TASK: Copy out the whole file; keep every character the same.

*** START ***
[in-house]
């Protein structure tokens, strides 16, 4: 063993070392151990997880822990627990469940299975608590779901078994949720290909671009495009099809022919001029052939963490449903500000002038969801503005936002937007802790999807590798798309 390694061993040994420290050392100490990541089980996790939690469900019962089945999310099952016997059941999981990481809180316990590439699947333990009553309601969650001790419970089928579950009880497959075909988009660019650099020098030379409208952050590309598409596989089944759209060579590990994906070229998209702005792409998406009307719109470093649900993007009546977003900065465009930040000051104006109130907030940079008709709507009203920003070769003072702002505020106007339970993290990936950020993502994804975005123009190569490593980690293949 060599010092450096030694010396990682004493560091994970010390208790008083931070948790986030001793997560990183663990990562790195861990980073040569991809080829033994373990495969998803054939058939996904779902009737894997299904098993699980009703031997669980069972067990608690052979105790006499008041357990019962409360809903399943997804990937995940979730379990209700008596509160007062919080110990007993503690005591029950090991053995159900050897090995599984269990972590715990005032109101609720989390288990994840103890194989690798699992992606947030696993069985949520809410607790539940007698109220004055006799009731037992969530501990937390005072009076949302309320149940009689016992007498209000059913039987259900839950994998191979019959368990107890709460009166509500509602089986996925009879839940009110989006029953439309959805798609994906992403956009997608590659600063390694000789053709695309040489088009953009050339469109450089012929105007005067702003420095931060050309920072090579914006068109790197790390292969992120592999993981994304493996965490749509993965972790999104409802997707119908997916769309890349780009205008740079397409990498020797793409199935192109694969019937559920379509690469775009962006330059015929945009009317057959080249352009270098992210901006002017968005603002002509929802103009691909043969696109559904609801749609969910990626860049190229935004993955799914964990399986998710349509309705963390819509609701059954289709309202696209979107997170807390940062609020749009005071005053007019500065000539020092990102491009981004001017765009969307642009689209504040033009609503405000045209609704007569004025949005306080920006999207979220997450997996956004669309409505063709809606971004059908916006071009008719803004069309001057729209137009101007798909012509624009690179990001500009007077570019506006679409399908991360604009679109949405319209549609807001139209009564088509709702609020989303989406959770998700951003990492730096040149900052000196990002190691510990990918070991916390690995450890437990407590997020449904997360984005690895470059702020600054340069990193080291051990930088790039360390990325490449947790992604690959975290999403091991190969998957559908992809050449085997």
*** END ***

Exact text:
[in-house]
């Protein structure tokens, strides 16, 4: 063993070392151990997880822990627990469940299975608590779901078994949720290909671009495009099809022919001029052939963490449903500000002038969801503005936002937007802790999807590798798309 390694061993040994420290050392100490990541089980996790939690469900019962089945999310099952016997059941999981990481809180316990590439699947333990009553309601969650001790419970089928579950009880497959075909988009660019650099020098030379409208952050590309598409596989089944759209060579590990994906070229998209702005792409998406009307719109470093649900993007009546977003900065465009930040000051104006109130907030940079008709709507009203920003070769003072702002505020106007339970993290990936950020993502994804975005123009190569490593980690293949 060599010092450096030694010396990682004493560091994970010390208790008083931070948790986030001793997560990183663990990562790195861990980073040569991809080829033994373990495969998803054939058939996904779902009737894997299904098993699980009703031997669980069972067990608690052979105790006499008041357990019962409360809903399943997804990937995940979730379990209700008596509160007062919080110990007993503690005591029950090991053995159900050897090995599984269990972590715990005032109101609720989390288990994840103890194989690798699992992606947030696993069985949520809410607790539940007698109220004055006799009731037992969530501990937390005072009076949302309320149940009689016992007498209000059913039987259900839950994998191979019959368990107890709460009166509500509602089986996925009879839940009110989006029953439309959805798609994906992403956009997608590659600063390694000789053709695309040489088009953009050339469109450089012929105007005067702003420095931060050309920072090579914006068109790197790390292969992120592999993981994304493996965490749509993965972790999104409802997707119908997916769309890349780009205008740079397409990498020797793409199935192109694969019937559920379509690469775009962006330059015929945009009317057959080249352009270098992210901006002017968005603002002509929802103009691909043969696109559904609801749609969910990626860049190229935004993955799914964990399986998710349509309705963390819509609701059954289709309202696209979107997170807390940062609020749009005071005053007019500065000539020092990102491009981004001017765009969307642009689209504040033009609503405000045209609704007569004025949005306080920006999207979220997450997996956004669309409505063709809606971004059908916006071009008719803004069309001057729209137009101007798909012509624009690179990001500009007077570019506006679409399908991360604009679109949405319209549609807001139209009564088509709702609020989303989406959770998700951003990492730096040149900052000196990002190691510990990918070991916390690995450890437990407590997020449904997360984005690895470059702020600054340069990193080291051990930088790039360390990325490449947790992604690959975290999403091991190969998957559908992809050449085997």